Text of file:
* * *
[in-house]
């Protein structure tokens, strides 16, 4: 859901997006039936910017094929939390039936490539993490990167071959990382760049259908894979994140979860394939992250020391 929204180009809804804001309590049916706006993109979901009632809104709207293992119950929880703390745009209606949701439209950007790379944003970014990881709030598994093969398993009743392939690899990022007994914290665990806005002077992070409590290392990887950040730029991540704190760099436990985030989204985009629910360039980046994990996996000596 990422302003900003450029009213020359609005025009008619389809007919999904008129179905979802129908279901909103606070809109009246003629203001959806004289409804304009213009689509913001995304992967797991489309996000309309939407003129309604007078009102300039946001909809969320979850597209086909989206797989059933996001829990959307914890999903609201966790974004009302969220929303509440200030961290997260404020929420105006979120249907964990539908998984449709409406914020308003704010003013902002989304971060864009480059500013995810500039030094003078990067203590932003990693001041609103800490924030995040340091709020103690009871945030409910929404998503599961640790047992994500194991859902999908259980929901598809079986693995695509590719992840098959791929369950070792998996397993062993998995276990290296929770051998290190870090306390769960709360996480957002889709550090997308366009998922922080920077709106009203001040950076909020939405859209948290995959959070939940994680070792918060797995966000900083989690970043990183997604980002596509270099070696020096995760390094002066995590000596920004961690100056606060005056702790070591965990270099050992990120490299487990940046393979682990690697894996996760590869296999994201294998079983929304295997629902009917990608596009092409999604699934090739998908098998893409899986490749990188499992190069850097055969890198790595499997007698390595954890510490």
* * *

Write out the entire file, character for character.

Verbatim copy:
[in-house]
């Protein structure tokens, strides 16, 4: 859901997006039936910017094929939390039936490539993490990167071959990382760049259908894979994140979860394939992250020391 929204180009809804804001309590049916706006993109979901009632809104709207293992119950929880703390745009209606949701439209950007790379944003970014990881709030598994093969398993009743392939690899990022007994914290665990806005002077992070409590290392990887950040730029991540704190760099436990985030989204985009629910360039980046994990996996000596 990422302003900003450029009213020359609005025009008619389809007919999904008129179905979802129908279901909103606070809109009246003629203001959806004289409804304009213009689509913001995304992967797991489309996000309309939407003129309604007078009102300039946001909809969320979850597209086909989206797989059933996001829990959307914890999903609201966790974004009302969220929303509440200030961290997260404020929420105006979120249907964990539908998984449709409406914020308003704010003013902002989304971060864009480059500013995810500039030094003078990067203590932003990693001041609103800490924030995040340091709020103690009871945030409910929404998503599961640790047992994500194991859902999908259980929901598809079986693995695509590719992840098959791929369950070792998996397993062993998995276990290296929770051998290190870090306390769960709360996480957002889709550090997308366009998922922080920077709106009203001040950076909020939405859209948290995959959070939940994680070792918060797995966000900083989690970043990183997604980002596509270099070696020096995760390094002066995590000596920004961690100056606060005056702790070591965990270099050992990120490299487990940046393979682990690697894996996760590869296999994201294998079983929304295997629902009917990608596009092409999604699934090739998908098998893409899986490749990188499992190069850097055969890198790595499997007698390595954890510490």